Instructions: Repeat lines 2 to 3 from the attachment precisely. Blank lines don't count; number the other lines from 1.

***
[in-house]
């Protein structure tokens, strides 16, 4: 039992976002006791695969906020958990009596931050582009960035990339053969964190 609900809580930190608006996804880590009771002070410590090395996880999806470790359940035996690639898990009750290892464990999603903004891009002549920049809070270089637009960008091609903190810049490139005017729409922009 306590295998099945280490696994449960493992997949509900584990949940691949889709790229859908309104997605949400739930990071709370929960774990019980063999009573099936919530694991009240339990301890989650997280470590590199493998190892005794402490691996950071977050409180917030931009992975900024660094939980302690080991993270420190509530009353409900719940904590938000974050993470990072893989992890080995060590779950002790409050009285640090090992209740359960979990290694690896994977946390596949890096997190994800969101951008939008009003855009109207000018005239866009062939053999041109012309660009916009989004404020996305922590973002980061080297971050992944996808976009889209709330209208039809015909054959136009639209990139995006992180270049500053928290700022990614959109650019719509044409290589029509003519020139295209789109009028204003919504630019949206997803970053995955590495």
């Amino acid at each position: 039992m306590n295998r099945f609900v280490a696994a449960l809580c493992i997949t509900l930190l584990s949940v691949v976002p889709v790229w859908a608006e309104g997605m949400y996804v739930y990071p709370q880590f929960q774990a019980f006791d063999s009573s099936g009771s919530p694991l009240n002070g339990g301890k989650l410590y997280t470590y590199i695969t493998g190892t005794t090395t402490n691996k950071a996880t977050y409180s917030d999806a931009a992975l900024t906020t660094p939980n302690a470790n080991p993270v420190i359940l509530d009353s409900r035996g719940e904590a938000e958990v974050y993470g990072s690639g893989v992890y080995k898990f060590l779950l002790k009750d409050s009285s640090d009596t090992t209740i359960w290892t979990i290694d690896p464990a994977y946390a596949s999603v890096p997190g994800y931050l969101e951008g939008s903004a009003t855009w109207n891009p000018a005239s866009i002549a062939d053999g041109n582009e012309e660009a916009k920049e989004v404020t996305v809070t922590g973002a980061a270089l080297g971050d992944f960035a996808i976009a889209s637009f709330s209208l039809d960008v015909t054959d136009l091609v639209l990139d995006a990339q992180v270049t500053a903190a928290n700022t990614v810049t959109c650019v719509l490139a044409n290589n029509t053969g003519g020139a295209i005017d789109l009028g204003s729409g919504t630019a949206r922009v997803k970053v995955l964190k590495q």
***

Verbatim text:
């Protein structure tokens, strides 16, 4: 039992976002006791695969906020958990009596931050582009960035990339053969964190 609900809580930190608006996804880590009771002070410590090395996880999806470790359940035996690639898990009750290892464990999603903004891009002549920049809070270089637009960008091609903190810049490139005017729409922009 306590295998099945280490696994449960493992997949509900584990949940691949889709790229859908309104997605949400739930990071709370929960774990019980063999009573099936919530694991009240339990301890989650997280470590590199493998190892005794402490691996950071977050409180917030931009992975900024660094939980302690080991993270420190509530009353409900719940904590938000974050993470990072893989992890080995060590779950002790409050009285640090090992209740359960979990290694690896994977946390596949890096997190994800969101951008939008009003855009109207000018005239866009062939053999041109012309660009916009989004404020996305922590973002980061080297971050992944996808976009889209709330209208039809015909054959136009639209990139995006992180270049500053928290700022990614959109650019719509044409290589029509003519020139295209789109009028204003919504630019949206997803970053995955590495």
């Amino acid at each position: 039992m306590n295998r099945f609900v280490a696994a449960l809580c493992i997949t509900l930190l584990s949940v691949v976002p889709v790229w859908a608006e309104g997605m949400y996804v739930y990071p709370q880590f929960q774990a019980f006791d063999s009573s099936g009771s919530p694991l009240n002070g339990g301890k989650l410590y997280t470590y590199i695969t493998g190892t005794t090395t402490n691996k950071a996880t977050y409180s917030d999806a931009a992975l900024t906020t660094p939980n302690a470790n080991p993270v420190i359940l509530d009353s409900r035996g719940e904590a938000e958990v974050y993470g990072s690639g893989v992890y080995k898990f060590l779950l002790k009750d409050s009285s640090d009596t090992t209740i359960w290892t979990i290694d690896p464990a994977y946390a596949s999603v890096p997190g994800y931050l969101e951008g939008s903004a009003t855009w109207n891009p000018a005239s866009i002549a062939d053999g041109n582009e012309e660009a916009k920049e989004v404020t996305v809070t922590g973002a980061a270089l080297g971050d992944f960035a996808i976009a889209s637009f709330s209208l039809d960008v015909t054959d136009l091609v639209l990139d995006a990339q992180v270049t500053a903190a928290n700022t990614v810049t959109c650019v719509l490139a044409n290589n029509t053969g003519g020139a295209i005017d789109l009028g204003s729409g919504t630019a949206r922009v997803k970053v995955l964190k590495q």